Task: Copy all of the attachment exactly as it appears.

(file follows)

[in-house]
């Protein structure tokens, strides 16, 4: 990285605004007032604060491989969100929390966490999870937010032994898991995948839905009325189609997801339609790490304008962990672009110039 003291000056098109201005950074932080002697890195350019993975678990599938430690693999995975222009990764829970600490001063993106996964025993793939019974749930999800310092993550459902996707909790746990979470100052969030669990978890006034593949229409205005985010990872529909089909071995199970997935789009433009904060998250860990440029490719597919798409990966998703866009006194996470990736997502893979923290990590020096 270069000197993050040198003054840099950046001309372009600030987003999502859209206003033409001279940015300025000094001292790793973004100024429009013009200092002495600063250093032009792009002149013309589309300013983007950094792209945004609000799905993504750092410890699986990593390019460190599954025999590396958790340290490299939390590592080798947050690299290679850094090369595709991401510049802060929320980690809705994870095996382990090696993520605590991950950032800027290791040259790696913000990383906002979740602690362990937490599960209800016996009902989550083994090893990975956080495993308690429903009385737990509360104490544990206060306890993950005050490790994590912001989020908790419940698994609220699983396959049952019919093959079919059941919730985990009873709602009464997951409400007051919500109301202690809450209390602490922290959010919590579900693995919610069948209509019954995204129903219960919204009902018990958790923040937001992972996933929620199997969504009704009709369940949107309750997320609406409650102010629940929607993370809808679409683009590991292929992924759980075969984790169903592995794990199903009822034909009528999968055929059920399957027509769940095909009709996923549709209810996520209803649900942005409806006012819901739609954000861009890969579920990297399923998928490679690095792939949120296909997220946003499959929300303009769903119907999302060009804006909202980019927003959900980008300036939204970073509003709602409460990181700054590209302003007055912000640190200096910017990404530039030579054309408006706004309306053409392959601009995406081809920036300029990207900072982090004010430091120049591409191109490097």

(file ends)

[in-house]
């Protein structure tokens, strides 16, 4: 990285605004007032604060491989969100929390966490999870937010032994898991995948839905009325189609997801339609790490304008962990672009110039 003291000056098109201005950074932080002697890195350019993975678990599938430690693999995975222009990764829970600490001063993106996964025993793939019974749930999800310092993550459902996707909790746990979470100052969030669990978890006034593949229409205005985010990872529909089909071995199970997935789009433009904060998250860990440029490719597919798409990966998703866009006194996470990736997502893979923290990590020096 270069000197993050040198003054840099950046001309372009600030987003999502859209206003033409001279940015300025000094001292790793973004100024429009013009200092002495600063250093032009792009002149013309589309300013983007950094792209945004609000799905993504750092410890699986990593390019460190599954025999590396958790340290490299939390590592080798947050690299290679850094090369595709991401510049802060929320980690809705994870095996382990090696993520605590991950950032800027290791040259790696913000990383906002979740602690362990937490599960209800016996009902989550083994090893990975956080495993308690429903009385737990509360104490544990206060306890993950005050490790994590912001989020908790419940698994609220699983396959049952019919093959079919059941919730985990009873709602009464997951409400007051919500109301202690809450209390602490922290959010919590579900693995919610069948209509019954995204129903219960919204009902018990958790923040937001992972996933929620199997969504009704009709369940949107309750997320609406409650102010629940929607993370809808679409683009590991292929992924759980075969984790169903592995794990199903009822034909009528999968055929059920399957027509769940095909009709996923549709209810996520209803649900942005409806006012819901739609954000861009890969579920990297399923998928490679690095792939949120296909997220946003499959929300303009769903119907999302060009804006909202980019927003959900980008300036939204970073509003709602409460990181700054590209302003007055912000640190200096910017990404530039030579054309408006706004309306053409392959601009995406081809920036300029990207900072982090004010430091120049591409191109490097």